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In this course, Garrick Chow provides in-depth instruction on all aspects of the Apple iPhone and iPod touch (OS 5.0): making calls, emailing, browsing the web, managing time, getting around town, taking notes, shooting photos, and listening to music. New features in iOS 5, including iMessage, the streamlined Notification Center, and Apple's new online storage solution, iCloud, are discussed in depth. The course also includes hands-on demonstrations of how to accurately type and efficiently use finger gestures, and includes tips for setting up the iPhone and iPod touch so they behave as expected. An extensive section on troubleshooting helps when the occasional glitches happen.
One of the big breakthroughs when the iPhone came out was Visual Voicemail, which lets you see a list of all your voicemail messages and then just tap the one you want to listen to. So, you don't have to navigate through a series of audio menus like you do with the voicemail systems on other phones. To hear a message, I suggest first turning on the speaker phone by tapping Speaker, unless you're at some place where you're concerned about other people hearing your voicemails. It's much easier to browse and listen to your voicemails over the iPhone's built-in speaker than it is to bring the phone to your ear. To listen to a voicemail, tap it once to select it and then tap it a second time to play it. (Male speaker: Hey Garrick. I just wanted you to catch up with you about our plans for Tuesday night.) (Male speaker: I've got the reservations all set and I think everything is ready.) While it's playing, you can tap it again to pause playback.
If you have a message you've never listened to before, it will have a blue bullet next to it. To play one of those, just tap it once. (Male speaker 2: Hey Garrick, it's Henry Jones. You know, I just want to double-check the time that you need me to deliver that sheet rock to the house.) Tap it once more to pick up where you left off. (Male speaker 2: So if you could give me a call back at your earliest convenience, that'd be great.) And probably most importantly you can drag the progress bar to the right and left to quickly jump back and forth in the voicemail. This is perfect for those times when someone leaves a long-winded voicemail message but doesn't leave his callback number to the very end or for when you just didn't quite catch what your caller said.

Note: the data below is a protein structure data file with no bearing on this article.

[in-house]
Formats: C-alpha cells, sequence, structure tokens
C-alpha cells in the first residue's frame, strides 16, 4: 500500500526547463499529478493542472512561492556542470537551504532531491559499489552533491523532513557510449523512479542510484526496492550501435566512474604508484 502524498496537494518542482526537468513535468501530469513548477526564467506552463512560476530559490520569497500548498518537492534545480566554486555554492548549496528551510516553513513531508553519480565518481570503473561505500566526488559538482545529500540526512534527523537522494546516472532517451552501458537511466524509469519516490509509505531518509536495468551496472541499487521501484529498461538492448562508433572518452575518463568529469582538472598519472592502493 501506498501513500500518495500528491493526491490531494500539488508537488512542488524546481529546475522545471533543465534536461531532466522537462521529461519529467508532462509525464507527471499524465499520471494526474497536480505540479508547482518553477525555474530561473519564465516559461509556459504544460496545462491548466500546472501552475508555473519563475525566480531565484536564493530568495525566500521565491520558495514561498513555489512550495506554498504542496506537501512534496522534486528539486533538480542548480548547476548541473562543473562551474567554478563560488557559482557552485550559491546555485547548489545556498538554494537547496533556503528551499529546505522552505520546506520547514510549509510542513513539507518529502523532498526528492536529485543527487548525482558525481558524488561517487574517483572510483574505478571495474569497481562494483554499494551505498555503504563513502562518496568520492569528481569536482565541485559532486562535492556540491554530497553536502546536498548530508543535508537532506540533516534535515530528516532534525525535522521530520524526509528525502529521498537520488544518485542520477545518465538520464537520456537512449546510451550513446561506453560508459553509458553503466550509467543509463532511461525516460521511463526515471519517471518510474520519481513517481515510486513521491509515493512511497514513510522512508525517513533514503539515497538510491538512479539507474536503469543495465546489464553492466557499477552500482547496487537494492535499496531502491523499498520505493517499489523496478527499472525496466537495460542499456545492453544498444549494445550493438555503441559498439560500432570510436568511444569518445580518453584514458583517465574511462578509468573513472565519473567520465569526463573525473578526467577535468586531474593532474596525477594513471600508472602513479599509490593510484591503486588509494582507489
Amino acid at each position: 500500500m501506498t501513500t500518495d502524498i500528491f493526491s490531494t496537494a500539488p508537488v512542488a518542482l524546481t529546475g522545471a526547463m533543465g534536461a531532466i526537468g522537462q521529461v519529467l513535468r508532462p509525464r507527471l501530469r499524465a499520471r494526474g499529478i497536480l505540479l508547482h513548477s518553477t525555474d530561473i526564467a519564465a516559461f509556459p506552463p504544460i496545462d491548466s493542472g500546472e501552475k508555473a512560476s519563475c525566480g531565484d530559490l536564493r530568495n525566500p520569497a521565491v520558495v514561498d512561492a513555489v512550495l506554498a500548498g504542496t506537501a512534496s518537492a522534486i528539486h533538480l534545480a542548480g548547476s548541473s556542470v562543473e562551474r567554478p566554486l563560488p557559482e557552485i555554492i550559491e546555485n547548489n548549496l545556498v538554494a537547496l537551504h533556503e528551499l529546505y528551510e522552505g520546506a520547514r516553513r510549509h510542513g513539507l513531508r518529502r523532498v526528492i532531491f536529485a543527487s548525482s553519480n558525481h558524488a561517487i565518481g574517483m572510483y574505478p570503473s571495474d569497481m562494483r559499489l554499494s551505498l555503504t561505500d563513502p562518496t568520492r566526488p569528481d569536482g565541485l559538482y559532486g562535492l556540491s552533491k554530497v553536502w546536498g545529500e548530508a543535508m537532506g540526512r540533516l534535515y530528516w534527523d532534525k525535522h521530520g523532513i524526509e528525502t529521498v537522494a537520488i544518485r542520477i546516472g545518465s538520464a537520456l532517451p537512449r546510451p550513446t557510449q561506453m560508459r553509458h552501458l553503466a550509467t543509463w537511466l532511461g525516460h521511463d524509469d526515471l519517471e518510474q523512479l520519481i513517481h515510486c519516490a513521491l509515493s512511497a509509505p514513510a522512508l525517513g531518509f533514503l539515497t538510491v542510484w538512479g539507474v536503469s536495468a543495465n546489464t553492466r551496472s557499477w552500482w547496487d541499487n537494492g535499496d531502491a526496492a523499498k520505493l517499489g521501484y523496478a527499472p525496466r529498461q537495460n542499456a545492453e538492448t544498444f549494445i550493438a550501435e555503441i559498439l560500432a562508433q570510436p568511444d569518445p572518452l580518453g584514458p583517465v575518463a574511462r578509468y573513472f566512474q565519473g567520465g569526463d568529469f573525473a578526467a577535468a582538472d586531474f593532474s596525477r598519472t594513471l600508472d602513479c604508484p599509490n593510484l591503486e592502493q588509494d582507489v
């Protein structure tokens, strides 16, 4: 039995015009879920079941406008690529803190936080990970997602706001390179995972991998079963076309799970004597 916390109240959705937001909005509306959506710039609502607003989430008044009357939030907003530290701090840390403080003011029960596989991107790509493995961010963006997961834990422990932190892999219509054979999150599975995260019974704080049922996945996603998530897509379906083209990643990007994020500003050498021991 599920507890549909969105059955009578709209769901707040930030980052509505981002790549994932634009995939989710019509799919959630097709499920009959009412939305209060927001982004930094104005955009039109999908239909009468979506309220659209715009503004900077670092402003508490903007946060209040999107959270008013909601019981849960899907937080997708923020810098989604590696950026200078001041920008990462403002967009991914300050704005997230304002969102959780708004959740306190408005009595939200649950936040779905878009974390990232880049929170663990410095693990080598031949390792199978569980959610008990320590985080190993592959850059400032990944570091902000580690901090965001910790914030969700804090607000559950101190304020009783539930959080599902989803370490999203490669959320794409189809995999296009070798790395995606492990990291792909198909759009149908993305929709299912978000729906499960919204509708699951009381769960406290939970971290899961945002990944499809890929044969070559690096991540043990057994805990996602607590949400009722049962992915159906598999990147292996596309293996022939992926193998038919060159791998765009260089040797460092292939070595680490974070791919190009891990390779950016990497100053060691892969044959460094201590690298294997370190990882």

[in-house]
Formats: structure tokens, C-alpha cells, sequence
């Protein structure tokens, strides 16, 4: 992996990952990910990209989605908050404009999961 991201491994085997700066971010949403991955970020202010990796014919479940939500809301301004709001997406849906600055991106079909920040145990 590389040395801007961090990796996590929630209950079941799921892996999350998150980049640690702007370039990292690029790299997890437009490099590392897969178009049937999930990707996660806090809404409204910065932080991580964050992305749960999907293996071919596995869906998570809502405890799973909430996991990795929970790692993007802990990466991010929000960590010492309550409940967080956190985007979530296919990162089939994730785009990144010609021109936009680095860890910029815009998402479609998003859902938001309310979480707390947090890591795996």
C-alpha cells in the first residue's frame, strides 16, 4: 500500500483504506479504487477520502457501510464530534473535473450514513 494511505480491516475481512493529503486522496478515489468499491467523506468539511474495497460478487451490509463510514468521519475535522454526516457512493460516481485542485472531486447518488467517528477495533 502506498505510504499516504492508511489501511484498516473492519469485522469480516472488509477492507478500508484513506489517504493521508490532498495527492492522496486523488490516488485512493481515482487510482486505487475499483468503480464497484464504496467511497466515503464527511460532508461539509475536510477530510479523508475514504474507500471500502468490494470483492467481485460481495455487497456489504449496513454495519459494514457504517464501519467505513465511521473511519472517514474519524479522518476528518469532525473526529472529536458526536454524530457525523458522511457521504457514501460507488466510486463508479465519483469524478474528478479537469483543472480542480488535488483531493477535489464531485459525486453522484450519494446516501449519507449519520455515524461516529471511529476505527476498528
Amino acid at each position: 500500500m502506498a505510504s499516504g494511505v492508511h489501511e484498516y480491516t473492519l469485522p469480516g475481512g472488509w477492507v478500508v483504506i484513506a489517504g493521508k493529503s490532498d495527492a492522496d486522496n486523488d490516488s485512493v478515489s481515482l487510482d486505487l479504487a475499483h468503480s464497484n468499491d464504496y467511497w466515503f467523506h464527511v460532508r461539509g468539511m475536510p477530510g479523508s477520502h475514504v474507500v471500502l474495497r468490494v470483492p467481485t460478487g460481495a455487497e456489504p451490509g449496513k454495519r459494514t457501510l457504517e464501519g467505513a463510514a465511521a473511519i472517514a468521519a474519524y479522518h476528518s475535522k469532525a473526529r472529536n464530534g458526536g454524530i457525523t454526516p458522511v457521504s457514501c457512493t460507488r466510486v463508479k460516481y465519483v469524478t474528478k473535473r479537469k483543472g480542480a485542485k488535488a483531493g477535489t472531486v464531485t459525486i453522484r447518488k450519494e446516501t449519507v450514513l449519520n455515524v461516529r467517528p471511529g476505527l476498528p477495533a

With the iPhone you don't have to sit and listen through the entire message again. Just drag to the end of the message. But of course, since this is visual voicemail, you probably won't need to listen for the caller's callback number since you can simply tap the Call Back button to instantly call back the number of the person who left the voicemail. You'll find more details about the call by tapping the blue arrow next to the voicemail, as well as options for texting the caller back or for adding this caller to your contacts list. Back on the main Voicemail screen, you can also tap the Delete button to delete a selected message. Notice you don't get any kind of confirmation notice. The selected message just disappears.
If you tap Delete by accident, you can scroll down to Deleted Messages where you'll find your recently deleted voicemails. You can play deleted voicemails from here or select it and tap Undelete to put the message back in your Voicemail box. Deleted messages stay here for 30 days, so you have plenty of time to go back and retrieve them. Or if you really need to delete a message before then, tap Clear All to instantly remove the deleted voicemails in this list. Back on the main Voicemail screen, tap Greeting to record your voicemail message. This is what people will hear when they call your phone and you don't answer.
Now, the very first time you enter the screen you'll be prompted to create a pin number. This is the only time you'll need to do this and you won't have to enter any codes to get your voicemail after this point as your iPhone will handle that in the background. All you need to do here is to make sure you're in a quiet area and then tap the Record button to record your message. "This is Garrick. Please leave a message." Stop the recording and then tap the Play button to listen to it. (Recording: This is Garrick. Please leave a message.) If you're happy with the recording, you're all set. If you want to try again, hit the Record button and repeat your message.
Or if you want to bypass having to record your own custom greeting, just tap Default and your callers will instead hear the boilerplate message that the person at your number is unavailable and to leave a message. Lastly, I just mentioned that the first time you access your voicemail, you'll be asked to enter a pin number but then after that you wouldn't have to enter the number again because your iPhone would remember it for you. If you do ever need to change your voicemail password for some reason, you can find the option for doing so by going to Settings > Phone > Change Voicemail Password.
Here you'll be prompted to enter your current password and then you'll be able to create a new one, but most likely you'll never have to come in here. And that's how you work with Visual Voicemail on your iPhone.
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